"'Go out and stand on the mountain in the presence of the LORD, for the LORD is about to pass by.' Then a great and powerful wind tore the mountains apart and shattered the rocks before the LORD, but the LORD was not in the wind. After the wind there was an earthquake, but the LORD was not in the earthquake. After the earthquake came a fire, but the LORD was not in the fire. And after the fire came a gentle whisper." 1 Kings 19:11-12

Lord, now is your time. Send your breath of holiness to bring peace amidst the chaos. Send your spirit to comfort the loss. And send your servants to repair the broken. You are good and faithful.

Wednesday, January 6, 2010

Be Sober

I'm sure there's plenty of folks who are also thinking "be sober", especially after some pretty rowdy New Year's parties.

But that's not what I mean at all.

When I completed Pick Five, a spiritual exercise in simplicity, people would ask me what it is that I gained. It was hard to put my finger on it exactly, but it felt like sobriety. It felt like, in life, I had been drunk, fuzzy. And now I was seeing clearly the charade that had once been so entertaining. I saw the man behind the curtain. Things were... just clearer.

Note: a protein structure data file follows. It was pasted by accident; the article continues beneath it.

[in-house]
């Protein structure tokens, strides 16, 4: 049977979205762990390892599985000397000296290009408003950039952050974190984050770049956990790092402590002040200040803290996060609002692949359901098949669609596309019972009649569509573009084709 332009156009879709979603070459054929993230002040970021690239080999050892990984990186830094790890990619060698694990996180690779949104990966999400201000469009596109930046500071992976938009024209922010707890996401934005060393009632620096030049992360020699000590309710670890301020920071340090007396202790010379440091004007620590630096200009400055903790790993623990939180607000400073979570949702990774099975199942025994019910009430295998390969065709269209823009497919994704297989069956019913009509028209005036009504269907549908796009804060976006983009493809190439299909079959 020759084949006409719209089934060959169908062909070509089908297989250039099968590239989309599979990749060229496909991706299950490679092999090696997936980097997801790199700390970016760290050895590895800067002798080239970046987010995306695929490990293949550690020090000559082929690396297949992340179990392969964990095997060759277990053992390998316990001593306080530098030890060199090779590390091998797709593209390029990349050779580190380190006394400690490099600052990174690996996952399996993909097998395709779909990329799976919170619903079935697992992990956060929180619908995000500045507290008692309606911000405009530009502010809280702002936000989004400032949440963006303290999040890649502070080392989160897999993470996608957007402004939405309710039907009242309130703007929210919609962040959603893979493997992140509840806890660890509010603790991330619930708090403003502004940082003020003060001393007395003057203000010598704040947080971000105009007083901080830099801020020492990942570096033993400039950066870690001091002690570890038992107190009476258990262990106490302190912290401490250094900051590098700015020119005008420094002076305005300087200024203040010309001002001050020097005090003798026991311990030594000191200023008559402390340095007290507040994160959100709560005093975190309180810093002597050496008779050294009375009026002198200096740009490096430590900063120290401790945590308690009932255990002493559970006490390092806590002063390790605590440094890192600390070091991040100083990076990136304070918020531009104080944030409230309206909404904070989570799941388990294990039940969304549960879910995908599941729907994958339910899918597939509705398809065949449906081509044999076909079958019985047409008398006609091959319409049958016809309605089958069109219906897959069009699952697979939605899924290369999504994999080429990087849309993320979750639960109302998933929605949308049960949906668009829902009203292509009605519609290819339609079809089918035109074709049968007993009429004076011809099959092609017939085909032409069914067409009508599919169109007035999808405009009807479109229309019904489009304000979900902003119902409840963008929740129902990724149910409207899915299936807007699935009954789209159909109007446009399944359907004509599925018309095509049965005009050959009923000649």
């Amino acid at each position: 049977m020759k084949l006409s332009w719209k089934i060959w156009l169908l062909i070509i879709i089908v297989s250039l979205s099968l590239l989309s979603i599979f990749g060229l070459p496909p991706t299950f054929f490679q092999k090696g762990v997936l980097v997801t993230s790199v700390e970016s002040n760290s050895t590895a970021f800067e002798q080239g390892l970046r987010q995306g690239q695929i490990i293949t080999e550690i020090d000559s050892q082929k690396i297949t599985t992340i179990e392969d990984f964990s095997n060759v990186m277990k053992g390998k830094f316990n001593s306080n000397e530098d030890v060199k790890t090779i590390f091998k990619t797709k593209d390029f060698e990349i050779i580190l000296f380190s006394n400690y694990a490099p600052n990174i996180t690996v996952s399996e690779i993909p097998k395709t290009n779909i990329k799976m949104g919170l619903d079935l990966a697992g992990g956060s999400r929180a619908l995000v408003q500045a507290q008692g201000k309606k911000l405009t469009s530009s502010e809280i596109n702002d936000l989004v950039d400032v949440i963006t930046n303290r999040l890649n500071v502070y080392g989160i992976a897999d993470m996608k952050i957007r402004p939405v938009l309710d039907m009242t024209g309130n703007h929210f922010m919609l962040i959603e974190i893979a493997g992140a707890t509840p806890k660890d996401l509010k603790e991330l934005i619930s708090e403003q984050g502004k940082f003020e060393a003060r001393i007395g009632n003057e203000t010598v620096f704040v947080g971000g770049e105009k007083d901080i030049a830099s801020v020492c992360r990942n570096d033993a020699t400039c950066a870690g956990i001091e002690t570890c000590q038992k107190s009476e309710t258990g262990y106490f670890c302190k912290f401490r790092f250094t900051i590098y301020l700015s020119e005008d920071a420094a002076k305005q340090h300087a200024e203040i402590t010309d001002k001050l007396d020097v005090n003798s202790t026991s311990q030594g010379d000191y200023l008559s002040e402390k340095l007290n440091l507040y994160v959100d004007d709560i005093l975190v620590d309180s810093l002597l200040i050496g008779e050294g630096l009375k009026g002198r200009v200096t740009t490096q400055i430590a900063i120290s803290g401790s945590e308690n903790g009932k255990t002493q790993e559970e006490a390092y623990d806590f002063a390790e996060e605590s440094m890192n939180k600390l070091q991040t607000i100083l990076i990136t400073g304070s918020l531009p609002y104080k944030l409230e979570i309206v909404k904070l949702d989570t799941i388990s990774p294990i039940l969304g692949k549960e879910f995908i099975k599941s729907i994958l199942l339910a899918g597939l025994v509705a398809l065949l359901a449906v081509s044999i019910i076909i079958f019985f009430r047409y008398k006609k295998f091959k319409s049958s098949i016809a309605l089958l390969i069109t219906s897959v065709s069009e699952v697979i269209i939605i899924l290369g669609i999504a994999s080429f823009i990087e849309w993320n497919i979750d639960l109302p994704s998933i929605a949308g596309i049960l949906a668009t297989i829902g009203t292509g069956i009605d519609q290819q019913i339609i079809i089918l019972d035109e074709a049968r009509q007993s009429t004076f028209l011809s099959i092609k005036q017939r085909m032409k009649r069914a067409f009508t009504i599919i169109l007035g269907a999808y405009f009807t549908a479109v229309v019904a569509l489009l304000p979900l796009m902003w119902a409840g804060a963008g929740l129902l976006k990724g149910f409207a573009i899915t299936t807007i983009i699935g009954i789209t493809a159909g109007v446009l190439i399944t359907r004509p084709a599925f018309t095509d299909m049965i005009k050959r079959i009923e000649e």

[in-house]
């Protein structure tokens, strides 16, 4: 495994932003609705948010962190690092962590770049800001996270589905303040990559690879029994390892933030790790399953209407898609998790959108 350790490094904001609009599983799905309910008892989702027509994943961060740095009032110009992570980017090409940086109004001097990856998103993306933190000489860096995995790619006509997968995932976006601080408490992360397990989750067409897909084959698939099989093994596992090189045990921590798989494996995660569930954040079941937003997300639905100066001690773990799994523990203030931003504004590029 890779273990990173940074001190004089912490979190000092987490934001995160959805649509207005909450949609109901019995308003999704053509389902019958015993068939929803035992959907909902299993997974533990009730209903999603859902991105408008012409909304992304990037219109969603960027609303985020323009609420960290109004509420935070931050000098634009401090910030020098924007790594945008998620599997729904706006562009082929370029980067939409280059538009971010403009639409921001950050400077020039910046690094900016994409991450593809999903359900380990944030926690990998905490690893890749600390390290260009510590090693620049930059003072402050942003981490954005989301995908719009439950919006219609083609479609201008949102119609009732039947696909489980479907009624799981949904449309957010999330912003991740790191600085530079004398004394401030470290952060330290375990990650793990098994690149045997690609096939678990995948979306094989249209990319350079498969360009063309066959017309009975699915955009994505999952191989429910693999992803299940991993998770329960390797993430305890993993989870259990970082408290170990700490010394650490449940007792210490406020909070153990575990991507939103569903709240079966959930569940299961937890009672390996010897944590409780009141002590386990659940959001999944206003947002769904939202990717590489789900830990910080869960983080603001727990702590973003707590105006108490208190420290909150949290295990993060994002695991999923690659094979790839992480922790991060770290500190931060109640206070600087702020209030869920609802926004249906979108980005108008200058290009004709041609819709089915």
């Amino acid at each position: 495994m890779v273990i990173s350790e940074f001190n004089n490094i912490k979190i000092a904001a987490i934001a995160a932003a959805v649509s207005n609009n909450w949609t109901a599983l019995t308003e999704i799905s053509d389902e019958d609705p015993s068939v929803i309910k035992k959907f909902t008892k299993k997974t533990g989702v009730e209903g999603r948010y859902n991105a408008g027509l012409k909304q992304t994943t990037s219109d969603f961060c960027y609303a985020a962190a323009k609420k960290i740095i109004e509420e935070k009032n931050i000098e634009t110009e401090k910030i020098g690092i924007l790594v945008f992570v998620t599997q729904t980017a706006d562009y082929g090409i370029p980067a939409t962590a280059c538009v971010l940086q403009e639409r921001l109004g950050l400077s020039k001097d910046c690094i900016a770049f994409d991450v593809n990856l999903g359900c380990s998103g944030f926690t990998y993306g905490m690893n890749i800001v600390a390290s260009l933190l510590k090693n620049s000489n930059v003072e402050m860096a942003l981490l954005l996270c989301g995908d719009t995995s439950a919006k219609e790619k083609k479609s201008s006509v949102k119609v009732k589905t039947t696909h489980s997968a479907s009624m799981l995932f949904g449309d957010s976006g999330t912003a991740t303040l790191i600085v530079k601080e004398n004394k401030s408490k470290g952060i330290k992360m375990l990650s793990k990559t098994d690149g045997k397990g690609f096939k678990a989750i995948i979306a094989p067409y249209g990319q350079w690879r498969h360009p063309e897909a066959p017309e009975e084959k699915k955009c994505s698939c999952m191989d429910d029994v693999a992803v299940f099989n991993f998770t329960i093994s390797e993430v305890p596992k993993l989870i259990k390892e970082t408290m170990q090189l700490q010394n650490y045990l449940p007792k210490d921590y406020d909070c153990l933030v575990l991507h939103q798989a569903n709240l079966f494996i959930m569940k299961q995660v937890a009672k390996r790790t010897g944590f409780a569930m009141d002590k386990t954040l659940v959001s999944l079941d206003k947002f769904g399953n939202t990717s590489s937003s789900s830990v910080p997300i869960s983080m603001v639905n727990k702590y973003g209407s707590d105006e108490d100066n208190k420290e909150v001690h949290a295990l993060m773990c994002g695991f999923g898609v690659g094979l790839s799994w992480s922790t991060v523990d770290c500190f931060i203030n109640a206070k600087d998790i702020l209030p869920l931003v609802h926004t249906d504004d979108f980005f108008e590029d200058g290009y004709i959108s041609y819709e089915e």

This is not an enviable position. It makes you the official party pooper. It causes anguish in your mind. It makes you fight with God (in vain) over the details.

But it didn't stop then. EVERY time I sit down and am still in the silence of the Lord, and I give him my attention, I hear it again. "Be sober."

The letters are full of this warning -- especially the Ts: 1 and 2 Timothy, Titus, 1 Thessalonians. And most prominently 1 Peter.

"But the end of all things is at hand; therefore be sober and watchful in your prayers. And above all things have fervent love for one another, for 'love will cover a multitude of sins.' Be hospitable to one another without grumbling." 1 Peter 4:7-9

Sobriety in the bible carries the meaning of calmness, clarity of mind, and above all, watchfulness. In fact, the Greek word νήφω (nepho), appears in the New Testament six times. Twice as the word "watchful", and four times as the word "sober". Of the four "sober" verses, three of them also contain the word "watchful" in close proximity.